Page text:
Yes, Ultraviolet (UV) Sanitizers for pools do work. They use the same wavelength of UV light (254nm) that has been used worldwide for over 60 years to purify drinking water. For a more specific explanation of how they work see below.
The UV254 Sanitizer uses Ultraviolet Technology at a wavelength of 254 nanometers (nm) which does not produce ozone. Basically, ultraviolet light (UV) reacts with the DNA and RNA of living things to destroy the activity of these important molecules.
In particular, the UV254 Sanitizer produces ultraviolet radiation at a particular wavelength (254 nanometers or 253.7 more precisely) which is a good match for inactivating the DNA or RNA of pathogens - the various kinds of microorganisms that do us harm.
In a bit more detail, physics tells us that ultraviolet radiation is a form of electromagnetic radiation. One basic characteristic of this radiation is its wavelength which is often measured in nanometers (one billionth of a meter, abbreviated nm). The different wavelengths of radiation form what we call the electromagnetic spectrum. The spectrum can be pictured as consisting of visible light waves in the middle with infrared, microwave and radio waves having longer wavelengths and ultraviolet, x-ray and gamma rays having shorter wavelengths.
The visible light we see with our eyes varies from the violet with a wavelength just above 400 nm to red which has a wavelength up to 700 nm. Ultraviolet is called just that - it's beyond violet with wavelengths below what we can see. There is a relationship between the wavelength of light and its energy … shorter wavelengths have more energy. That's just a fact that we won't get into here.
The ultraviolet part of the spectrum is conveniently labeled divided into different parts labeled UVA (wavelengths from 400 down to 315 nm), UVB (315-280 nm), UVC (280-200 nm) and extreme UV (below 200 nm). This means that the shorter wavelength UVC rays have a higher energy than the UVA or UVB radiation. The UV254 Sanitizer works right in this higher UVC range.
Now consider a bit of biology. Living things are made up of complex molecules. DNA (deoxyribonucleic acid) and RNA (ribonucleic acid) are two of these. They are involved in providing the genetic code and important cell protein manufacture essential to living things. A molecule, including DNA and RNA, is a string of atoms held together by what scientists call chemical bonds. Each chemical bond is associated with a particular energy.
It is an accident of evolution or just bad luck but the energy of some chemical bonds in DNA and RNA matches that of the UVC radiation. The energy from the radiation is just right to break some of the chemical bonds. It's like breaking a twig - we put our energy into bending the twig until it breaks.
The result is that the microorganisms can not reproduce and may be killed. The UV254 Sanitizer uses radiation at 254 nm wavelength, right in the middle of the UVC part of the spectrum so is effective in inactivating the wide variety of pathogens that are important to pool owners.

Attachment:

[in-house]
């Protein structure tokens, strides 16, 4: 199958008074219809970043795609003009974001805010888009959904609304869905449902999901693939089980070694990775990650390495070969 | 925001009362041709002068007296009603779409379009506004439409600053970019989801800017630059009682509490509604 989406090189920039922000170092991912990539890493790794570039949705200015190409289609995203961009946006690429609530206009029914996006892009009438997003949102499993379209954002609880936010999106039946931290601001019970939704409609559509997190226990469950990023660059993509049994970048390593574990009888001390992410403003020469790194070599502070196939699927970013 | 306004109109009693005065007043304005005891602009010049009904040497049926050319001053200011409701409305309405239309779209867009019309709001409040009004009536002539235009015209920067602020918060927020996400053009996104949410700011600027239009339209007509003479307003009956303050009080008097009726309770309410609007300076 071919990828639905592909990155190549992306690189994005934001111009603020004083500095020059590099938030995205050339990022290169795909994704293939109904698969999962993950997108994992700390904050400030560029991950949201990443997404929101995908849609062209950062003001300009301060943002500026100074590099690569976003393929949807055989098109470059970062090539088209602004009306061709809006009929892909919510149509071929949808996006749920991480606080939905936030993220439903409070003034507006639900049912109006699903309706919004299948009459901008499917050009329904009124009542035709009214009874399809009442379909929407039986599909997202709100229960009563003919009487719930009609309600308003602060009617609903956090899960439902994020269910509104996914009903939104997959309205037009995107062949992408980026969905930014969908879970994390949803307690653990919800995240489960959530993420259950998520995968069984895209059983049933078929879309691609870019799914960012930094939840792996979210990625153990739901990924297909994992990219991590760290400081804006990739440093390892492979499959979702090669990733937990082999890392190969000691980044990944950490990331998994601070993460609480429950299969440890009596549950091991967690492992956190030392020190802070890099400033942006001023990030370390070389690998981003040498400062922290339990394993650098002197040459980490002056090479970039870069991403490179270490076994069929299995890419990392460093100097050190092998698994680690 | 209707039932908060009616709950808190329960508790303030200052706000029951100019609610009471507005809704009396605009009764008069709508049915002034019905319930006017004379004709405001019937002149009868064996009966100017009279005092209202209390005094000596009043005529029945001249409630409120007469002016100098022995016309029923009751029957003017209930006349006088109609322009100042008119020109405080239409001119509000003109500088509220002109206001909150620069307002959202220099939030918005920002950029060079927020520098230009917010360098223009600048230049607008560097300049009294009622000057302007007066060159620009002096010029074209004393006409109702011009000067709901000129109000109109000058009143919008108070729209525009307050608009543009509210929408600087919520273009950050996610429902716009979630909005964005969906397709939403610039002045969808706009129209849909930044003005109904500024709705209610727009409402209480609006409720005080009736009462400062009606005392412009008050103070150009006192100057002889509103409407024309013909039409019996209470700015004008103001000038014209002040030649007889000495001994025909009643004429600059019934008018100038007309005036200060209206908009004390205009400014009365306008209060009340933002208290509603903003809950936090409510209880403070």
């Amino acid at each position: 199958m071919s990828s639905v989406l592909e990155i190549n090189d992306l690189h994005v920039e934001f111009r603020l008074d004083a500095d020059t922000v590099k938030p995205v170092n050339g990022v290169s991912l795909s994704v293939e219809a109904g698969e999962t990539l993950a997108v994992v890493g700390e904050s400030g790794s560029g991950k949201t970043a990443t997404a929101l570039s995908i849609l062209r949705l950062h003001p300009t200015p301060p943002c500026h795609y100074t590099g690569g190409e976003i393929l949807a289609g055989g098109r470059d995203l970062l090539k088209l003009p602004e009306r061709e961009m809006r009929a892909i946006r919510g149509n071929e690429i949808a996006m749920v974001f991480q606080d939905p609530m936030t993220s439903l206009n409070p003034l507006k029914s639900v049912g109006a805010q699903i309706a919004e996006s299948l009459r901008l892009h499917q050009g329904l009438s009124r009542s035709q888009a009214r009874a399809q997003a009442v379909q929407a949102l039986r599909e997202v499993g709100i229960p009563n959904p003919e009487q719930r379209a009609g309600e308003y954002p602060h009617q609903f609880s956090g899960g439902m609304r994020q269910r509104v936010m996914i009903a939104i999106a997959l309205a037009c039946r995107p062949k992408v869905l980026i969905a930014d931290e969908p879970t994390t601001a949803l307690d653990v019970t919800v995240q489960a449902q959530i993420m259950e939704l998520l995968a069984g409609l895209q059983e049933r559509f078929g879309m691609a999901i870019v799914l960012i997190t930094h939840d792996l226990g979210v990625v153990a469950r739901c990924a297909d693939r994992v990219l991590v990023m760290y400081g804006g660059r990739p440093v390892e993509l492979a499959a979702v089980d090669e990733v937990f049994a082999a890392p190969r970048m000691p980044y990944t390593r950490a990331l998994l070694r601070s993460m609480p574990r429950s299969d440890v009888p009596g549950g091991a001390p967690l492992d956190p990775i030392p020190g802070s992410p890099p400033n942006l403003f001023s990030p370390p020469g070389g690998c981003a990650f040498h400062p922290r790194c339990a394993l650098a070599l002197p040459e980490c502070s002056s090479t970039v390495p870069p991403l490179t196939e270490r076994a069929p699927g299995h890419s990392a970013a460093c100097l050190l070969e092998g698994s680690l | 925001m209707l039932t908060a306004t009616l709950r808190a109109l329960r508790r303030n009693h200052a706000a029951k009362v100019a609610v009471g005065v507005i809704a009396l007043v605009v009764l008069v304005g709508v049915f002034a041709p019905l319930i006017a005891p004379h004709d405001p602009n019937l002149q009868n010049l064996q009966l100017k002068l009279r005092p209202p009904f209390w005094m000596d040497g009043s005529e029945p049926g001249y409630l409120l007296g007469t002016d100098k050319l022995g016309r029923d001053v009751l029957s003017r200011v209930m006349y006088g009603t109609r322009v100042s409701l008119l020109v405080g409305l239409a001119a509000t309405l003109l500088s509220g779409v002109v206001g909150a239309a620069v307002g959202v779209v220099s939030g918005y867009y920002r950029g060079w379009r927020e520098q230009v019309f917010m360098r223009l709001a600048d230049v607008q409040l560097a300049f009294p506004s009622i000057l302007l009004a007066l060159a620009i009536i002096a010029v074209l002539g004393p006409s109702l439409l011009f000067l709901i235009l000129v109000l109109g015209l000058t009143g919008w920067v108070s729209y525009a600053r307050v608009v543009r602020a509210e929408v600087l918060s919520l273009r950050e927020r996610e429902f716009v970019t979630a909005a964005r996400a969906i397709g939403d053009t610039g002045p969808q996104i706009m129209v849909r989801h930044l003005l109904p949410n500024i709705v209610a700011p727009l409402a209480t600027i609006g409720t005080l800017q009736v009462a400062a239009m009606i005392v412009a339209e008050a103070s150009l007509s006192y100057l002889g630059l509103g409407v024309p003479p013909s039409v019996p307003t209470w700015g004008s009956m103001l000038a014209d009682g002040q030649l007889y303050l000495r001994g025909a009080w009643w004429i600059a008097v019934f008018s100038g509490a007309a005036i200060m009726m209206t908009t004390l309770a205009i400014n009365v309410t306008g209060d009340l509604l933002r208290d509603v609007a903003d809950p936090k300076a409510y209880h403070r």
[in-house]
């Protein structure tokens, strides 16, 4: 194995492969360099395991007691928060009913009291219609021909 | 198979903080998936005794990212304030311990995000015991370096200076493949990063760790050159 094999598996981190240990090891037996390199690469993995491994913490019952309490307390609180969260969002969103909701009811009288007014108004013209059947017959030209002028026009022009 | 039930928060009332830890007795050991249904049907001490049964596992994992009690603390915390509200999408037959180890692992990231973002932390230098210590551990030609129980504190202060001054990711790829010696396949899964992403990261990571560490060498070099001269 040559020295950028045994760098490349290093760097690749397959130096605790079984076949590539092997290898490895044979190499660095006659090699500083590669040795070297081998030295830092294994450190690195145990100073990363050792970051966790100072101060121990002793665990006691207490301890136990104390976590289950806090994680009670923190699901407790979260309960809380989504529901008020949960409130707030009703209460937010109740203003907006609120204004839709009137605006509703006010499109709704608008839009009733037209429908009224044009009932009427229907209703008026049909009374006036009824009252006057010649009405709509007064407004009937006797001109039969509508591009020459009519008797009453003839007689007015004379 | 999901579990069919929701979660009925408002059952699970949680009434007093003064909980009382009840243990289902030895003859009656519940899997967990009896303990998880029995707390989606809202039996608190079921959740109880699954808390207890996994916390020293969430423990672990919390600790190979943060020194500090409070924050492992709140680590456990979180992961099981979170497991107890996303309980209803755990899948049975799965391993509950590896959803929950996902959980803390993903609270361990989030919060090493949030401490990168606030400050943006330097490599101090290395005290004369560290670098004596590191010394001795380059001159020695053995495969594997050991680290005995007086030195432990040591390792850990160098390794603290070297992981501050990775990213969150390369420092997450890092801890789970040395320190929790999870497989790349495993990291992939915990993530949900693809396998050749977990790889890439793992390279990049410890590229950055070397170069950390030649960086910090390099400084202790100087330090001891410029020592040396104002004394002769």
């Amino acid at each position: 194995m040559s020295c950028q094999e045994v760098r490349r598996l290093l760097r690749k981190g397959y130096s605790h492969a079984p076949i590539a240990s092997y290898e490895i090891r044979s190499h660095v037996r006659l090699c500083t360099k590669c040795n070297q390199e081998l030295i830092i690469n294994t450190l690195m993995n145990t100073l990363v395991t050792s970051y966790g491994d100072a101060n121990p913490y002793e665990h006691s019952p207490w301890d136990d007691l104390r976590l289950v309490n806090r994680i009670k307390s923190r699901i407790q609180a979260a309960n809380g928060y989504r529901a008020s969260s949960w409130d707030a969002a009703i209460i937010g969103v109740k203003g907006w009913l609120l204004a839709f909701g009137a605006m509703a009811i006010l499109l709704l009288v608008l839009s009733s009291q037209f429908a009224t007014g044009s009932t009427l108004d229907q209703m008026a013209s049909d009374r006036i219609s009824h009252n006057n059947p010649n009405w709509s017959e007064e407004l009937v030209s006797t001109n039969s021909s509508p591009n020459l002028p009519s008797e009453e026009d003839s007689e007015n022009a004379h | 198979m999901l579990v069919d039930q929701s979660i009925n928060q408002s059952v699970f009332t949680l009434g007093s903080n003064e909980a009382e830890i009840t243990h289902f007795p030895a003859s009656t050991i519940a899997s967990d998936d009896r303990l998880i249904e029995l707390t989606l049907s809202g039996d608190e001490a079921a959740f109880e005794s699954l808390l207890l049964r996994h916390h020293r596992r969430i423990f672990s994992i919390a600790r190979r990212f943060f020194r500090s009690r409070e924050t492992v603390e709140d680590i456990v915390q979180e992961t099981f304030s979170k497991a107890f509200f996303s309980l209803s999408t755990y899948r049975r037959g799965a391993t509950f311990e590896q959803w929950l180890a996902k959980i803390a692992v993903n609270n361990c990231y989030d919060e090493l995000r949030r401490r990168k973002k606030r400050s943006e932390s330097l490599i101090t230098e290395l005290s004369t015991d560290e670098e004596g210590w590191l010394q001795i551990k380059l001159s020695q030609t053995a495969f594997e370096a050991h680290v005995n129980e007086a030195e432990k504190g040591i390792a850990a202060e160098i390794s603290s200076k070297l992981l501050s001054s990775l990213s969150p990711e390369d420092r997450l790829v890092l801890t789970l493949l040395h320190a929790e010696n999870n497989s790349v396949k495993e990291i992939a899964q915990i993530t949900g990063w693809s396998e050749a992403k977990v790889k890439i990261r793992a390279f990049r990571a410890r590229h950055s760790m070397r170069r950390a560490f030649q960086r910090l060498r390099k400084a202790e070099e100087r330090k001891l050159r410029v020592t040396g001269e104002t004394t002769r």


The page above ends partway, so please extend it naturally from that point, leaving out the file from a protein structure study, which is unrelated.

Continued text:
Ultraviolet sanitizers only help kill off organisms on the surface of the food where they can be exposed to the ultraviolet light. Since many types of organisms that cause food poisoning are mixed into or are on the side of the food away from the light, the ultraviolet light cannot reach them and they remain intact and able to cause their nasty effects. Gamma radiation, which, like ultraviolet light is a form of electromagnetic radiation, can penetrate food and kill even organisms that are deep inside. As a result, irradiation with gamma rays is sometimes used to sanitize/sterilize food. Since ultraviolet light can kill those organisms that it can shine on, it is still useful for providing a more sanitary environment than one without it. It can sanitize surfaces where food is placed so that the food will not pick up germs, parasites, etc. from the surface. It won't totally prevent food poisoning, but it can lower the risk some.
Hi, well I recently did a science fair project and with my results I found that non-alcohol based sanitizers work better then alcohol based sanitizers. However, they do not work that well, hand sanitizers only kill the germs, consequently, they are still there, dead or alive. Almanza, associate professor of restaurant, hotel, institutional and tourism management, says "the typical hand sanitizer, which is usually alcohol-based, strips the skin of the outer layer of oil, which normally prevents resident bacteria from coming to the surface." Hopefully this helps! ;)
Commercial hand sanitizers, such as Purell, use isopropyl alcohol (rubbing alcohol) as their active ingredient. However, there are also industrial sanitizers used to clean food production facilities and other sensitive areas. There are several classes of industrial sanitizers, including chlorine-based, quaternary ammonia-based, and acid-based.
From my experience, I have had good success with alcohol-based hand sanitizers. That being said, many things contribute to sickness, and using hand sanitizer will not be the ultimate factor. However, hand sanitizer has been proven to defeat a great majority of germs, so it is a good idea to use it when you're in contact with people.
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